Ranbaxy generic Lipitor launch delayed as Watson launches authorized generic

FDA holds off on giving Indian drug maker final go-ahead, according to published reports

NEW YORK — Ranbaxy Labs was supposed to launch its generic version of the world's top-selling drug Wednesday, but a competitor beat it to the punch as the former waits for final Food and Drug Administration clearance.

Watson Pharmaceuticals announced Wednesday the launch of an authorized generic of Pfizer's cholesterol medication Lipitor (atorvastatin) as the drug lost patent protection. Unlike generic drugs, which require FDA approval and are marketed in competition with their branded counterparts, authorized generics are branded drugs marketed under their generic names at a reduced price, usually by third-party companies under contract with the branded drug's original manufacturer.

Meanwhile, the FDA has delayed final marketing approval of Ranbaxy's generic, according to published reports, due to continuing disputes over quality-control problems that arose at two of the company's Indian manufacturing plants in 2008. In response to the issues, the FDA barred Ranbaxy from marketing 30 drugs and also stopped approving drugs that came from the plant.

When Ranbaxy does launch its version of Lipitor, which IMS Health estimated to have had sales of $7.8 billion during the 12-month period ended in September, it will still be entitled to 180 days of market exclusivity, and the FDA can't approve additional generic versions from other companies until the exclusivity period expires. But even after the FDA allows Ranbaxy to start selling the drug, the company will continue to face competition from Watson's authorized generic as well as Pfizer, which plans to sell the original branded drug at reduced prices to consumers through partnerships with Diplomat Specialty Pharmacy and several pharmacy benefit managers.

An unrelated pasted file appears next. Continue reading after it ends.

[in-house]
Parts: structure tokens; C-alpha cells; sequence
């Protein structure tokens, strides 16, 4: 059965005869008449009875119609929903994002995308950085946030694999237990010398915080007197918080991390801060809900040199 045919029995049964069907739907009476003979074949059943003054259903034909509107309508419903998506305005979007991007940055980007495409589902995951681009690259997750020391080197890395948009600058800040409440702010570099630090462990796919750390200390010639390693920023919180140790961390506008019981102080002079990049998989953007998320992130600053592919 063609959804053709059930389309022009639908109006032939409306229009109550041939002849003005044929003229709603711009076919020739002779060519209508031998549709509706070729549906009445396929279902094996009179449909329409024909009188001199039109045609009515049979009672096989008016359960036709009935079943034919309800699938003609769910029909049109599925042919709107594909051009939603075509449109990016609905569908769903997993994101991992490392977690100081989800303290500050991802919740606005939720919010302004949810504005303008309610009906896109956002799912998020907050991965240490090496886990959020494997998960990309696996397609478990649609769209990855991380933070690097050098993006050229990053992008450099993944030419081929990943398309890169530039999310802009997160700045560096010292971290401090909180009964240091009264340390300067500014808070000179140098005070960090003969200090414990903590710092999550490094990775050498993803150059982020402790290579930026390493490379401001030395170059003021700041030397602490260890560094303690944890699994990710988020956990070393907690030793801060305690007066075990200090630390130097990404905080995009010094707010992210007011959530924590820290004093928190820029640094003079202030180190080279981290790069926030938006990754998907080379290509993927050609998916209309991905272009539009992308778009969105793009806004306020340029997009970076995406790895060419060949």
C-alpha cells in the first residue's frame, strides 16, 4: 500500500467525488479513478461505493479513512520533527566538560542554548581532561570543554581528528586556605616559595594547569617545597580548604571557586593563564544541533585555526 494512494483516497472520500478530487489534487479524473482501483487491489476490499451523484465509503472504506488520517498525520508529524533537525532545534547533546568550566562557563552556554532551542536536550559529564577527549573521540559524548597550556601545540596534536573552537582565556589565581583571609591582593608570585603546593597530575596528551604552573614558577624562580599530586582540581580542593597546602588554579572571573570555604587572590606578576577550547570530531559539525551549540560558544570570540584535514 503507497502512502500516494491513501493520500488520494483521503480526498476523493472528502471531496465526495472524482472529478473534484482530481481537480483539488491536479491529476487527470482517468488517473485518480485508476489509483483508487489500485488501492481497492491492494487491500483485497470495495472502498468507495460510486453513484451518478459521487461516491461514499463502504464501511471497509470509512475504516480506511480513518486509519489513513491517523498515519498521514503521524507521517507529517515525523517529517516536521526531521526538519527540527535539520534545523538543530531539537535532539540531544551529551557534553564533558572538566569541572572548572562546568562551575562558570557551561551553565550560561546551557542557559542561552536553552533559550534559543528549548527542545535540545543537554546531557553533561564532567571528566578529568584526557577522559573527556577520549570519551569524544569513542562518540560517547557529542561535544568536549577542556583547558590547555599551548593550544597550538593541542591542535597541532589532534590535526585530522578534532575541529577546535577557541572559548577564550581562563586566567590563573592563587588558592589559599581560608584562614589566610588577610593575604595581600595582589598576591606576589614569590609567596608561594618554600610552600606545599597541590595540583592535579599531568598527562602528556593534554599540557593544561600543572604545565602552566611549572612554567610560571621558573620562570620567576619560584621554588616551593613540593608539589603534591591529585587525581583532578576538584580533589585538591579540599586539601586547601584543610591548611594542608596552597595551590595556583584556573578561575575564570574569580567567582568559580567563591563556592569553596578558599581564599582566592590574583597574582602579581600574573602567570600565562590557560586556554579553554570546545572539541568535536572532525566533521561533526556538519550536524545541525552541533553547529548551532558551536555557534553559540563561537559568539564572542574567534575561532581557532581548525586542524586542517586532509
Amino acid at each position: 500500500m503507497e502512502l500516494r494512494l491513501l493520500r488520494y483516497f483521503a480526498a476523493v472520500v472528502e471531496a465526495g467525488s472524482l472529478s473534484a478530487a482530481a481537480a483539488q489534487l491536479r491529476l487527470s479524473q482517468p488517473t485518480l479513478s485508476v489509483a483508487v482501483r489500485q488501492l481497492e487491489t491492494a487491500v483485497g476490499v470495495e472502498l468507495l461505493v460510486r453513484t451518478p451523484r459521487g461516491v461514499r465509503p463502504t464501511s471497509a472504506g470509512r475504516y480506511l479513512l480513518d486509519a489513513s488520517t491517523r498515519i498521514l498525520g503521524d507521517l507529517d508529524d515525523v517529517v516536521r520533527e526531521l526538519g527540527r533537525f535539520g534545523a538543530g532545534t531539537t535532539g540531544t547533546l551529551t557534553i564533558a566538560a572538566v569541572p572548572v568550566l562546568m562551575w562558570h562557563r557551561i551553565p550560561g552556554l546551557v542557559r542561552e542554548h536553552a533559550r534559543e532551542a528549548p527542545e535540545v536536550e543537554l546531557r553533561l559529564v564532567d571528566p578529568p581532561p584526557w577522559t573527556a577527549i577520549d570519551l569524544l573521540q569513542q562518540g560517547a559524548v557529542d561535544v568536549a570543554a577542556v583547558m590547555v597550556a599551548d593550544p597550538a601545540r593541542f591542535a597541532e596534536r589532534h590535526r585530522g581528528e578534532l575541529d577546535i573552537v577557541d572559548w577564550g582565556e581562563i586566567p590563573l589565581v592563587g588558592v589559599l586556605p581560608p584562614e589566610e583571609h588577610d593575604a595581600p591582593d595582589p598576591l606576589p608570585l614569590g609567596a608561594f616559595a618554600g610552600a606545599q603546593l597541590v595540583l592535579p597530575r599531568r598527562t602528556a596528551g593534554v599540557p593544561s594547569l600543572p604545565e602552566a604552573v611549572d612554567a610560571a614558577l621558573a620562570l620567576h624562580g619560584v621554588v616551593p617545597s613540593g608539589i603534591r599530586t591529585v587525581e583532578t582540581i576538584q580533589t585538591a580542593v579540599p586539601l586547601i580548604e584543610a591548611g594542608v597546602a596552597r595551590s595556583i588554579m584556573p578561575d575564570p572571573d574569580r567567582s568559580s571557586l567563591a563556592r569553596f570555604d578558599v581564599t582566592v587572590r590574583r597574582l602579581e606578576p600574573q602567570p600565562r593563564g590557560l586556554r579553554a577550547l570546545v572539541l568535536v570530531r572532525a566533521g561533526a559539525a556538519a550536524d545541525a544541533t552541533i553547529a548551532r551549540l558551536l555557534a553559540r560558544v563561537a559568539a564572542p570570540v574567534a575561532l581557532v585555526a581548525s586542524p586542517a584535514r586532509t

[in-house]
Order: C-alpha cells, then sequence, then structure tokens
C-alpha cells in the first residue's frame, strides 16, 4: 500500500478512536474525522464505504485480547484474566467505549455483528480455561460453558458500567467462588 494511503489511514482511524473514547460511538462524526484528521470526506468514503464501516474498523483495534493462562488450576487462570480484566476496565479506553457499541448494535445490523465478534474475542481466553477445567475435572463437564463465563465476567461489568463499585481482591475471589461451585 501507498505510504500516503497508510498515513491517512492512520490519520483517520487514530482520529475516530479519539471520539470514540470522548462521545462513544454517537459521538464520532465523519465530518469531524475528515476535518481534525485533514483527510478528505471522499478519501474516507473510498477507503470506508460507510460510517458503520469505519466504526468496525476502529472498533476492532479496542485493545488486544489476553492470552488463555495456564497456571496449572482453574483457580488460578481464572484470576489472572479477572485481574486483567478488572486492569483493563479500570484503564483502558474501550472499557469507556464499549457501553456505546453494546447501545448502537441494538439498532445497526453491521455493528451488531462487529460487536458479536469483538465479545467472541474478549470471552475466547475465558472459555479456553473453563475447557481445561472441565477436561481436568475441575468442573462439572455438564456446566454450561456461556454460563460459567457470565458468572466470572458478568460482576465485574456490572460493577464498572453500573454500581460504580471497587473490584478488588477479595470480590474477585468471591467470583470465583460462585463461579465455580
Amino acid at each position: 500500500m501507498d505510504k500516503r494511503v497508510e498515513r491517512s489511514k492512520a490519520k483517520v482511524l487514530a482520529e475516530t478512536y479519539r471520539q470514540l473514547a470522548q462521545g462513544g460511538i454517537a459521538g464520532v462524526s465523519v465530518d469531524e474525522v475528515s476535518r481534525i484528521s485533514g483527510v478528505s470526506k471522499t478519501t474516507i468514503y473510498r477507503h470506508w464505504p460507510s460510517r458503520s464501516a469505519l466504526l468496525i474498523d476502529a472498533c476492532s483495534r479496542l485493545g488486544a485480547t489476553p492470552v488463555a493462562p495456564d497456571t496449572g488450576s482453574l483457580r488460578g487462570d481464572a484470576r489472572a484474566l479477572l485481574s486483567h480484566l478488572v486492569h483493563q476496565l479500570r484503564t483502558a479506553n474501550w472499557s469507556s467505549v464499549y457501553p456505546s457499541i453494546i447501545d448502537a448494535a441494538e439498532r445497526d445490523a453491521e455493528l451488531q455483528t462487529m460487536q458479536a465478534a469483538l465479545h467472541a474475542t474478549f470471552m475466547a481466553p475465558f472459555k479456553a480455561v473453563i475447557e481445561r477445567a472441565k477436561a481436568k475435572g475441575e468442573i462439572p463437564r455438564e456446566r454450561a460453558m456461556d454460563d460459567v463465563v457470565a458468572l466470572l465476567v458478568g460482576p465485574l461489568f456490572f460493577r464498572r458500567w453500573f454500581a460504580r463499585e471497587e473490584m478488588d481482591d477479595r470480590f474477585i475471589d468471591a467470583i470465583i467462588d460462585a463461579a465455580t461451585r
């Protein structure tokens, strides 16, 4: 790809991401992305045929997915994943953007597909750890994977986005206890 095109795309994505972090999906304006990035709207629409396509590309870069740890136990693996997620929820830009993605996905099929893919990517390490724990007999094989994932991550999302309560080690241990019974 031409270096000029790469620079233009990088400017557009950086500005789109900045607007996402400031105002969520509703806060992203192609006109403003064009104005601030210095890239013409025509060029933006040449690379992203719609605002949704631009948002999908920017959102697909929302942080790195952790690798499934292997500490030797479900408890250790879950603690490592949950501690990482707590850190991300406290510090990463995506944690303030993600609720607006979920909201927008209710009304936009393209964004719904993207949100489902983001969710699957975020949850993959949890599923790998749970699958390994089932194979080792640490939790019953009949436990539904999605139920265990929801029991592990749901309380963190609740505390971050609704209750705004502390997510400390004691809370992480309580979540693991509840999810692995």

The Generic Pharmaceutical Association heralded the launch of the authorized generic. The organization, which lobbies on behalf of the generic drug industry, is opposed to authorized generics being launched during a generic drug's 180-day exclusivity period, but said the added competition would bring down the price and was thus beneficial.

"In this case, the first filer does not yet have approval, but the fact that there's competition in the marketplace is a big win for consumers," GPhA executive director Bob Billings told Drug Store News.


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